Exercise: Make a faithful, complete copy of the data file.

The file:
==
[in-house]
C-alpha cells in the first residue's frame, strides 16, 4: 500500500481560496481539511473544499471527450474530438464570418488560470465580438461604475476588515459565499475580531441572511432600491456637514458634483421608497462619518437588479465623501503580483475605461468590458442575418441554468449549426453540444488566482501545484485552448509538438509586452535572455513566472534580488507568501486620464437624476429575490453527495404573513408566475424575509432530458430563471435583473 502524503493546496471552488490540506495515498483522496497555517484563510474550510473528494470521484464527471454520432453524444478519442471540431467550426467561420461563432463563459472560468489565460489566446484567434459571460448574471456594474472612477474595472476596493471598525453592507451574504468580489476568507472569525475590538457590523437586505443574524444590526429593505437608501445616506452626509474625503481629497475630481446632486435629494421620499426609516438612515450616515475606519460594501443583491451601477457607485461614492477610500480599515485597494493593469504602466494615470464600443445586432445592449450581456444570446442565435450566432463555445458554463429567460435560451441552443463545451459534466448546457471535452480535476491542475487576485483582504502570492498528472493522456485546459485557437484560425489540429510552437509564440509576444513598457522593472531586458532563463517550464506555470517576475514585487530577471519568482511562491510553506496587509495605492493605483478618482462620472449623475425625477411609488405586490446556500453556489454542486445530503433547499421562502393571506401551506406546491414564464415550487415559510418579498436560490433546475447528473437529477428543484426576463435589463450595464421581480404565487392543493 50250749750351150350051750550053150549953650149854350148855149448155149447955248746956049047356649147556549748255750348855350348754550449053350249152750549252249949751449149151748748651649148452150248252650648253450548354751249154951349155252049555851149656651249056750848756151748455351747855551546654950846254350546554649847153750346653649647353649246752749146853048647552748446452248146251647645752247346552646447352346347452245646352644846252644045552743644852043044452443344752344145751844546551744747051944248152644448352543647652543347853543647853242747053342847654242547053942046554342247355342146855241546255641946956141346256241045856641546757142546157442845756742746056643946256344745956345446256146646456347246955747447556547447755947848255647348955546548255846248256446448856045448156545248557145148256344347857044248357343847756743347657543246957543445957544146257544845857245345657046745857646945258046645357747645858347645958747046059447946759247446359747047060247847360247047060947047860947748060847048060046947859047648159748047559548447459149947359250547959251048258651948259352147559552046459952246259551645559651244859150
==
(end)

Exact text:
[in-house]
C-alpha cells in the first residue's frame, strides 16, 4: 500500500481560496481539511473544499471527450474530438464570418488560470465580438461604475476588515459565499475580531441572511432600491456637514458634483421608497462619518437588479465623501503580483475605461468590458442575418441554468449549426453540444488566482501545484485552448509538438509586452535572455513566472534580488507568501486620464437624476429575490453527495404573513408566475424575509432530458430563471435583473 502524503493546496471552488490540506495515498483522496497555517484563510474550510473528494470521484464527471454520432453524444478519442471540431467550426467561420461563432463563459472560468489565460489566446484567434459571460448574471456594474472612477474595472476596493471598525453592507451574504468580489476568507472569525475590538457590523437586505443574524444590526429593505437608501445616506452626509474625503481629497475630481446632486435629494421620499426609516438612515450616515475606519460594501443583491451601477457607485461614492477610500480599515485597494493593469504602466494615470464600443445586432445592449450581456444570446442565435450566432463555445458554463429567460435560451441552443463545451459534466448546457471535452480535476491542475487576485483582504502570492498528472493522456485546459485557437484560425489540429510552437509564440509576444513598457522593472531586458532563463517550464506555470517576475514585487530577471519568482511562491510553506496587509495605492493605483478618482462620472449623475425625477411609488405586490446556500453556489454542486445530503433547499421562502393571506401551506406546491414564464415550487415559510418579498436560490433546475447528473437529477428543484426576463435589463450595464421581480404565487392543493 50250749750351150350051750550053150549953650149854350148855149448155149447955248746956049047356649147556549748255750348855350348754550449053350249152750549252249949751449149151748748651649148452150248252650648253450548354751249154951349155252049555851149656651249056750848756151748455351747855551546654950846254350546554649847153750346653649647353649246752749146853048647552748446452248146251647645752247346552646447352346347452245646352644846252644045552743644852043044452443344752344145751844546551744747051944248152644448352543647652543347853543647853242747053342847654242547053942046554342247355342146855241546255641946956141346256241045856641546757142546157442845756742746056643946256344745956345446256146646456347246955747447556547447755947848255647348955546548255846248256446448856045448156545248557145148256344347857044248357343847756743347657543246957543445957544146257544845857245345657046745857646945258046645357747645858347645958747046059447946759247446359747047060247847360247047060947047860947748060847048060046947859047648159748047559548447459149947359250547959251048258651948259352147559552046459952246259551645559651244859150